Moving on to the phones, the new Lumia 950 and 950XL both feel like they will be decent flagship phones for Windows 10 Mobile, but they are not as cutting edge as Surface. They are using the Snapdragon 808 and 810 near the end of their lifecycle, and they have not proven to be the best processors for phones this year. The Lumias do have liquid cooling, which is basically a heat pipe to help spread the heat around and keep them operating strongly. We will need more than a hands on to see if that is the case of course.

The displays looked great, and the return of Glance is a “finally” moment. Cameras were decent on the 930 already, so I am curious to see what else has been done with the new models other than just the specifications.

One great thing about the new phones is that the back and sides come off, allowing you to add storage or, change the back altogether. Microsoft showed off a couple of leather options for the back of the phone which would give it a premium feel.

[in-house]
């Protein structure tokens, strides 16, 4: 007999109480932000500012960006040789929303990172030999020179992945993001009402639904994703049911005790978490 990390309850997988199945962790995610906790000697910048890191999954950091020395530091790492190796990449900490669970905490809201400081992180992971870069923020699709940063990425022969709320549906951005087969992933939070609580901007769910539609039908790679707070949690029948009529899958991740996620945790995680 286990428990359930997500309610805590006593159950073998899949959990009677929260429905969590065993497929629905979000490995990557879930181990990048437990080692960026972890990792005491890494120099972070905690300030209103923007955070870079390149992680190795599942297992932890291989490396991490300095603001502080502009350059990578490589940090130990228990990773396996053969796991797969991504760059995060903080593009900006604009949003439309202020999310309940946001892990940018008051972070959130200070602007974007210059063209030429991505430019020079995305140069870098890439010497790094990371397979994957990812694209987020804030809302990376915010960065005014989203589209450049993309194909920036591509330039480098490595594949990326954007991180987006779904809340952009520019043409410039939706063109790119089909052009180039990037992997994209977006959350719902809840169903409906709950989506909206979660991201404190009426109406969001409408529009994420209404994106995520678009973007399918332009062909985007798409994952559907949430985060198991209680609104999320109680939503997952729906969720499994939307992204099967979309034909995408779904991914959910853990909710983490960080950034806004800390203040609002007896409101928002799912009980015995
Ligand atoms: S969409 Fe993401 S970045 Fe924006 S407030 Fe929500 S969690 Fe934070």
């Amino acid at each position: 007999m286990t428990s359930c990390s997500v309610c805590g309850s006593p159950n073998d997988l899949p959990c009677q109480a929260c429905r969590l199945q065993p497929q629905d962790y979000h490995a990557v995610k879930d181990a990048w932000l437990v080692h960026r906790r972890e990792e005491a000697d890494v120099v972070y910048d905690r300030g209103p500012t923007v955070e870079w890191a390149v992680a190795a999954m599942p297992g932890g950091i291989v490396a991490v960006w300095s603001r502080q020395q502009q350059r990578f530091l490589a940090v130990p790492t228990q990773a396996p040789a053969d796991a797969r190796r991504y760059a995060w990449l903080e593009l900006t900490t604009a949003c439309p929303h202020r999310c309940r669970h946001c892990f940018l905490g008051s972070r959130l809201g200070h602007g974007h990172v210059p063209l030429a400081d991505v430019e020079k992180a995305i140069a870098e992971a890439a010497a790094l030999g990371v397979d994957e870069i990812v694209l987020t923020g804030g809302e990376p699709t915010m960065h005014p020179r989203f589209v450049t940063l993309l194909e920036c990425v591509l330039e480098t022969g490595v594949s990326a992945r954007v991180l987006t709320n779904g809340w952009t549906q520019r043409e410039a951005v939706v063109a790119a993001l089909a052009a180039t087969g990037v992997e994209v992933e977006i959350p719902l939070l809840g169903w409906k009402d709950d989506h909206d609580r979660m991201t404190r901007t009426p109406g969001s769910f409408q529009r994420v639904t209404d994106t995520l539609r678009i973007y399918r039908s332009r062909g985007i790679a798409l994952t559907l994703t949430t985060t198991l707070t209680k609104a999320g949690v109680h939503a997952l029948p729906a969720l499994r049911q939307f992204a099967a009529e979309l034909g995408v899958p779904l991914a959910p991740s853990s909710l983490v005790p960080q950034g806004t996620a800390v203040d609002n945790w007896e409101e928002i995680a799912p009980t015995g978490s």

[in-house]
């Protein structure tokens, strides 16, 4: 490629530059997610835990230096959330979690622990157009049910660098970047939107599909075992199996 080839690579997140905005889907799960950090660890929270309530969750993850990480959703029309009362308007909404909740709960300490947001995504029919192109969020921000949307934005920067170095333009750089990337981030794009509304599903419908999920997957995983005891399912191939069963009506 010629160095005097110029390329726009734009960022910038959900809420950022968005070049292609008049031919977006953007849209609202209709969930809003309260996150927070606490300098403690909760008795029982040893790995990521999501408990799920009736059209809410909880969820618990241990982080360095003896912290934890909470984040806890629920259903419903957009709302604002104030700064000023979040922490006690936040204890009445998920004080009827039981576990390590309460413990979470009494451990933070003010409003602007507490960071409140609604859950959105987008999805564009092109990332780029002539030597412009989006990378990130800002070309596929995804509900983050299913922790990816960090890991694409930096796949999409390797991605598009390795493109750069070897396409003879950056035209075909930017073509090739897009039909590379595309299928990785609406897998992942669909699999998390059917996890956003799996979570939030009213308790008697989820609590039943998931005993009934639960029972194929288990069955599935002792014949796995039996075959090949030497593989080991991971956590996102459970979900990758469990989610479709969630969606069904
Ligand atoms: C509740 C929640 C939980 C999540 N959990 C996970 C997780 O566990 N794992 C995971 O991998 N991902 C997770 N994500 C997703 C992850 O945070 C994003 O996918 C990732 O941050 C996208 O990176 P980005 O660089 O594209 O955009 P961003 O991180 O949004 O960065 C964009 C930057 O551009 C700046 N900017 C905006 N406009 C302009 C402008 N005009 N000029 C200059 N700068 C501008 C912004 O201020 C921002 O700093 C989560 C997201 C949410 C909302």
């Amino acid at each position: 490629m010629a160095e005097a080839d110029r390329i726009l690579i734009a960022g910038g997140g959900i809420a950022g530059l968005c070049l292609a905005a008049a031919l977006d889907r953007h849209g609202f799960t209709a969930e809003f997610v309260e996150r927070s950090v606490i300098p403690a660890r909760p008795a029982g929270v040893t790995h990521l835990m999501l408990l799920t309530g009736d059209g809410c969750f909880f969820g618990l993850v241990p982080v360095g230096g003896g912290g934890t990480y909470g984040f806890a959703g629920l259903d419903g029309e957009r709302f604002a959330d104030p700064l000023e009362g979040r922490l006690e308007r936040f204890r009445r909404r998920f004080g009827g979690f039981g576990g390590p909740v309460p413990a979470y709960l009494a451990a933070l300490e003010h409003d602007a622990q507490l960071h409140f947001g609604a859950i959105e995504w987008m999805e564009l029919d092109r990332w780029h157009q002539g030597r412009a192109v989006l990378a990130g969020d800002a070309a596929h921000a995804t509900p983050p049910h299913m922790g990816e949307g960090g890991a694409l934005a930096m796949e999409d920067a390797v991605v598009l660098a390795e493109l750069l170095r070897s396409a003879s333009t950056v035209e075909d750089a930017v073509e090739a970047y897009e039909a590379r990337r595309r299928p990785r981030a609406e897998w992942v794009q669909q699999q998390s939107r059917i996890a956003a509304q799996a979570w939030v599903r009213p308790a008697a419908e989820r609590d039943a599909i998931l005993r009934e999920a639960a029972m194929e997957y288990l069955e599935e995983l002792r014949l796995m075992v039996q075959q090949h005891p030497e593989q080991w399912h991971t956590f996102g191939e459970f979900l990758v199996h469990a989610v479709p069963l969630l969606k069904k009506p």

The Lumia 550 was surprisingly good for $140. It feels solid, and the display is nice for something so low cost. I did not get to see this one much but hopefully we can get it in for review soon.

I’m going to skip the Band for now since I need to put my thoughts together on that one. It’s not quite a smart watch and not quite a fitness band, but almost more.

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  • osxandwindows - Tuesday, October 6, 2015 - link

    Intel said that thunderbolt 3 can support Ogpu
    They are working with AMD
    Reply
  • Alexvrb - Tuesday, October 6, 2015 - link

    Yeah the extra power draw, space, and cost for something 1% of users would use?

    I think in general most people seriously considering an expensive external housing and GPU dedicated for use with their mobile device is probably already looking at higher-powered quad core i7 laptops anyway. Not a 2C/4T tablet/ultrathin hybrid.